2. Don’t forget to breathe.
Hyperventilating is the scariest part, remember to take deep breaths – in for three out for three – you might have to tell yourself every second to breathe, but it’ll at least help you feel like you’re not drowning, gasping for air.
3. Change your focus
This is almost impossible to do at the height of the attack. Find something that makes you happy or calm. Count to 10, with your eyes closed and your breathing steady. Focus on something for each sense; find something you can hear, touch, smell, see and even taste if possible. It always helps to check back into reality, realize that you can be in control of your senses and feelings. You’ve been here before, and you can make it through!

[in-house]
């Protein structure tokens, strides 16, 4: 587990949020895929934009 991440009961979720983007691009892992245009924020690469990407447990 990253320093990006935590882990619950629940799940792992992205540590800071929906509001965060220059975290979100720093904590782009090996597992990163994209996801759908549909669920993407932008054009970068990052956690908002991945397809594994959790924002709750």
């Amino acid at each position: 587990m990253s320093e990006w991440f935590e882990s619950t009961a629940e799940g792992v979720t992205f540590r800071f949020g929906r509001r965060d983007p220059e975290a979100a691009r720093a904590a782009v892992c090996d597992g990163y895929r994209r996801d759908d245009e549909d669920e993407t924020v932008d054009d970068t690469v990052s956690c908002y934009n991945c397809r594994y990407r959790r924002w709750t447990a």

4. Get some rest
Recovering from a panic attack takes a very long time. For me, the entire day after is spent mentally recovering; I am quiet, I am lazy, I am a little sad, and that’s okay. Panic attacks take a lot out of you, they are absolutely exhausting, and a day of rest is usually a win-win situation – panic attack or not, everyone needs to take a break sometimes.
For those who know someone with anxiety:
1. Let them know you are there for them
Sometimes, all it takes to feel a teeny bit better is to know that someone is there. Even if you don’t ever want to talk about it, knowing that you can helps. Reassure them that they are able to call you anytime, and that you are always here if they want to talk about it. If they ever do want to talk about it, help them, don’t talk down to them. Try and help them figure out what the causes are, and what you can do to help.